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Episode 492: More Feck in the Bank

April 15th, 2022 | Robin

In the Gaming Hut we provide advice on working with the  GM to play a mastermind character.

At the behest of beloved Patreon backer Drew, the History Hut goes all the way back to 2004 for the tale of the missing Sri Lankan handball team.

We venture into the Food Hut to provide estimable backer Derrick Yates with the Mythos truth behind the mysterious McRib.

Finally, we point Ken’s Time Machine at the 1822 Greek War of Independence to see what improvements he can make in the timeline.

Want to pose a question to the show? Get your priority question asking access with your support for the KARTAS Patreon!

Our Patreon-backed Letterboxd list of all films mentioned on the show is now up and running.

Also check out the Goodreads list of books mentioned on the show.

Snag Ken and Robin merchandise at TeePublic.


Human problems are out of hand, so thank goodness, and Atlas Games, for Magical Kitties Save the Day, a fresh, fun roleplaying game for players of all ages, and for GMs from age 6 and up!

Score a blood-drenched special bonus from Pelgrane Press when you order the print edition Night’s Black Agents Dracula Dossier Director’s Handbook or any of its associated bundles. A new 50-page Cuttings PDF of deleted scenes and horrors that didn’t fit is now available for a limited time with the voucher code VAMP2021.

The treasures of Askfageln can be found at DriveThruRPG. Get all issues of FENIX since 2013 available in special English editions. Score metric oodles of Ken Hite gaming goodness, along with equally stellar pieces by Graeme Davis and Pete Nash. Warning: in English, not in Swedish. In English, not Swedish. While you’re at it, grab DICE and Freeway Warrior!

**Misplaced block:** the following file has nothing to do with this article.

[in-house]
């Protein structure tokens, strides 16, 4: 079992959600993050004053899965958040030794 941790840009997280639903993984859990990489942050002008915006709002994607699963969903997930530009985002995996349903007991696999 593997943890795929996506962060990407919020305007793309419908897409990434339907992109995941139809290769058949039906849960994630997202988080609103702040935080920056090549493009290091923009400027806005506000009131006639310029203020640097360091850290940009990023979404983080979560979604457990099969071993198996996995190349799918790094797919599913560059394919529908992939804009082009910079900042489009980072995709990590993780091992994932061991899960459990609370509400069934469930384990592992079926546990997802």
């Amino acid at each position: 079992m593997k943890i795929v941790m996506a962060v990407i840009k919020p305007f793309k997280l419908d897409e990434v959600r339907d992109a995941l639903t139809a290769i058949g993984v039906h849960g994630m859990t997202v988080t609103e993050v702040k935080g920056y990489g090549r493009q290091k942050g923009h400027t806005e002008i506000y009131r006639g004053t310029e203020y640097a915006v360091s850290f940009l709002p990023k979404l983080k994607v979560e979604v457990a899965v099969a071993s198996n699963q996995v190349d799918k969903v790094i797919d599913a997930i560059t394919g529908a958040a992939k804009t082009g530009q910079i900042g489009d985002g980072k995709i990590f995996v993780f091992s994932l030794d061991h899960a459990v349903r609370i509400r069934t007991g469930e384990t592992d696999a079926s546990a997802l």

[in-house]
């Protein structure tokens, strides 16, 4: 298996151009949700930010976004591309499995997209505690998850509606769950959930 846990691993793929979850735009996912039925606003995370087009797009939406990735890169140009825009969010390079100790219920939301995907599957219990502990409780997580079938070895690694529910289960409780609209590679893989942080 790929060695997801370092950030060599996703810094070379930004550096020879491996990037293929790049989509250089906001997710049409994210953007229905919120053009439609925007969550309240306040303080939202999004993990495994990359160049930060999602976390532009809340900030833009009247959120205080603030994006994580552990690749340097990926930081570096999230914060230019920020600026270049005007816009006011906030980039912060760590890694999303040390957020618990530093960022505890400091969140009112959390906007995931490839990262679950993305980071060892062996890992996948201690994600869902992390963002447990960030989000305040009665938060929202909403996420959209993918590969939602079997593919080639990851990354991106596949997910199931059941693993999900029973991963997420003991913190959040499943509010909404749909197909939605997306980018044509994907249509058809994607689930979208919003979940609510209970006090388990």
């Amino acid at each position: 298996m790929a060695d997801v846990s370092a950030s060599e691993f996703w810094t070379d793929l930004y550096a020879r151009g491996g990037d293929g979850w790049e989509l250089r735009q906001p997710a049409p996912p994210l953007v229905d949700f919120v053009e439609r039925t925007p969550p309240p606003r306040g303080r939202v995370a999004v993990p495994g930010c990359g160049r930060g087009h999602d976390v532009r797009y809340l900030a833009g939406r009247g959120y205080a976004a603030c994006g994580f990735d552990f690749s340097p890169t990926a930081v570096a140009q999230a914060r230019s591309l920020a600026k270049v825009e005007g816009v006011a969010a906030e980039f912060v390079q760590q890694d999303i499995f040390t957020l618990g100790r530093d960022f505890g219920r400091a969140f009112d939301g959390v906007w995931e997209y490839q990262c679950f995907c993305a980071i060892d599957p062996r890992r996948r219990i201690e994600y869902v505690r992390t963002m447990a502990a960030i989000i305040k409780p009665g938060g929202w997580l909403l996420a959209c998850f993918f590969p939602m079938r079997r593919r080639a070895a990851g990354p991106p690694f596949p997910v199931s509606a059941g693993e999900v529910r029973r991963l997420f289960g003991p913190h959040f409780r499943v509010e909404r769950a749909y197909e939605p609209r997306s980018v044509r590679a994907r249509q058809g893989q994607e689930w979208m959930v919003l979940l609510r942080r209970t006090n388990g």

Delta Green: Black Sites collects terrifying Delta Green operations previously published only in PDF or in standalone paperback modules.  They lock bystanders and Agents alike in unlit rooms with the cosmic terrors of the unnatural. A 208 page hardback by masters of top secret mythos horror Dennis Detwiller, Adam Scott Glancy, Shane Ivey, and Caleb Stokes.

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Ken and Robin Consume Media: The Pulp Tarot, All the Old Knives, RRR, and a Tale of Two Hunts

April 12th, 2022 | Robin

Ken and Robin Consume Media is brought to you by the discriminating and good-looking backers of the Ken and Robin Talk About Stuff Patreon. Each week we provide capsule reviews of the books, movies, TV seasons and more we cram into our hyper-analytical sensoriums. Join the Patreon to help pick the items we’ll talk about in greater depth on a little podcast segment we like to call Tell Me More.